Introduction

EEL416 – Learning and Teaching at CSU, is a probationary subject for all new fulltime staff members at CSU, and completion is a requirement.  The subject itself is the first subject in the Graduate Certificate in Learning and Teaching in Higher Education, and aims to situate learning and teaching theory and practice within the context of teaching at CSU.  Participants are required to critically reflect on their own practice, and demonstrate a deep understanding of the unique needs of the CSU student, and how best to support them through integration of CSU technologies, systems, and processes into the design of their subject.  This subject is only offered online.

What’s important about this learning and teaching story?

For many of the participants, this can be their first experience with studies in the field of education.  Couple that with the pressure of finding your feet in a new workplace, and often this subject can feel like a burden rather than an opportunity.  And like many CSU students, they have competing priorities of family and work.  In order to try and lessen the burden, but still provide a level of teacher presence and peer interaction, I offer several online classroom (Adobe Connect) sessions per session at key times: usually the first week for Introductions, then 1 for each module to align with assessment.  These sessions were always recorded for those who couldn’t attend the synchronous option, giving them the chance to participate asynchronously.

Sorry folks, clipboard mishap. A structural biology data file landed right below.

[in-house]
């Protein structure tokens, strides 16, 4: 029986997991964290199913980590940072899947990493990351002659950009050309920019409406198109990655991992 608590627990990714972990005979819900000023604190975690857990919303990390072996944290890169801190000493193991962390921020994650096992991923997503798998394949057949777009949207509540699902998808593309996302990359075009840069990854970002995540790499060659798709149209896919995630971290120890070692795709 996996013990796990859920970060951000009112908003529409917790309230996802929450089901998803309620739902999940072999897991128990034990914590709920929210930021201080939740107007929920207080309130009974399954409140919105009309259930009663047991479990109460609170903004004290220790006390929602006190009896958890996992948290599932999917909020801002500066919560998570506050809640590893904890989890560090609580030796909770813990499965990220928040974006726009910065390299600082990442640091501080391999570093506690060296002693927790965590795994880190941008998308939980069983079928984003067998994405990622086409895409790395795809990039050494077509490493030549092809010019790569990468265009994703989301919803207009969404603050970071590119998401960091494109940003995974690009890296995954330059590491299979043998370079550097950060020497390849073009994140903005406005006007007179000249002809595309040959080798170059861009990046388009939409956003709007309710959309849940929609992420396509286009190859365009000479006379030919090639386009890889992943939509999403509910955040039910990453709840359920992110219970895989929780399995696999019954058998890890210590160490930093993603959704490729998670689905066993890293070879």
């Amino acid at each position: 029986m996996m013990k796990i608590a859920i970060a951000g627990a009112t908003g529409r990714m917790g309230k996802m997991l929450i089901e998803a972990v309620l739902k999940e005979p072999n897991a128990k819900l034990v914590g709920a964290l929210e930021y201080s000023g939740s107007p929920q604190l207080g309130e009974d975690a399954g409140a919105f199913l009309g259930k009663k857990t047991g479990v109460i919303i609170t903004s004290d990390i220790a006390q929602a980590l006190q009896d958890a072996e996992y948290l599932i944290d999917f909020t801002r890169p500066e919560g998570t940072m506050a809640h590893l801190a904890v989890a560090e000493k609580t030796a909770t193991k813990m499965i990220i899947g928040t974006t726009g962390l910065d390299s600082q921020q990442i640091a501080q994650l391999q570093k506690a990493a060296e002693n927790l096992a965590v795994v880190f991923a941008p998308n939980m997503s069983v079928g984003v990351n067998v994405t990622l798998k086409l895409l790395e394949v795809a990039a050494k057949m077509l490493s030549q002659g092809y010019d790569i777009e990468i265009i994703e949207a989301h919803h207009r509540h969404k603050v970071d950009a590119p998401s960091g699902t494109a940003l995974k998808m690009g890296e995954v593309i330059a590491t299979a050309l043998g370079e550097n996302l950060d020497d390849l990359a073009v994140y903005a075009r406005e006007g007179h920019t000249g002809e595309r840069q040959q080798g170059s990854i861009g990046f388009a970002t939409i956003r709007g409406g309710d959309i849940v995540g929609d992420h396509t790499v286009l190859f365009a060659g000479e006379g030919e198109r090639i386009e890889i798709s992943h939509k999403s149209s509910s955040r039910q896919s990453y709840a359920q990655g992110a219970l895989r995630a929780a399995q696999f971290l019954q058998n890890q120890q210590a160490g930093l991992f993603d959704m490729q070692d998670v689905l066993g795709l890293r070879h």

Over the session, as the stress and burden of their own teaching and marking load became greater, numbers at the session dropped off.  Staff were finding it hard to find the time in their day.  They were still watching the recordings of the session, so the lectures were still valuable, but they struggled to prioritise time out of their busy schedules in the day to attend.  Instead they watched the recording when they could, then just emailed me for clarity, whilst lamenting the lack of time they had to turn up to the live session, as they found the interaction with peers valuable.

What were you trying to achieve?

How can I make participation in collaborative discussions a possibility for all without a huge added burden??  So rethinking my strategy, I decided to flip my classroom.  The Flipped classroom is a pedagogical approach where traditional classroom (on campus or online) based learning is introduced prior to the classroom session as ‘homework’, and classroom time is then used to help students master those concepts and deepen understanding through discussion with peers and problem solving activities.  So I pre-record the lecture, and tried to keep it to 20 – 30 mins max.  Key concepts, important ideas, linking content to the assessment.  That was loaded up in the subject site at the start of the module with the power point.  I then offered several short Q and A sessions in times that I knew would work for particular cohorts.  For instance, the Policing cohort run their subjects at very different times.  They start work at 7am, are having lunch at 11.30, and finish up by 3.  So I offered a fortnightly Q and A for them at 11.30.  Other faculties have timetable breaks at 12pm, others at 1pm, so I would offer Q and A sessions at times that suited.  These sessions were short, half an hour sessions that were held more frequently.

What did it look like?

Implementing this strategy definitely generated more discussion amongst the participants.  They came pre-prepared, and often armed with questions.  And it became very student led.  Often more experienced participants could give an examples from their practice which created positive peer learning experiences.

How can I make this happen?

This can be implemented in on campus or online classrooms.  Use Interact2 to deliver materials to students before class (whether this be via media such as videos, quizzes, power points, or just text based readings) so that you can spend the valuable time you have with your students in more productive and meaningful ways.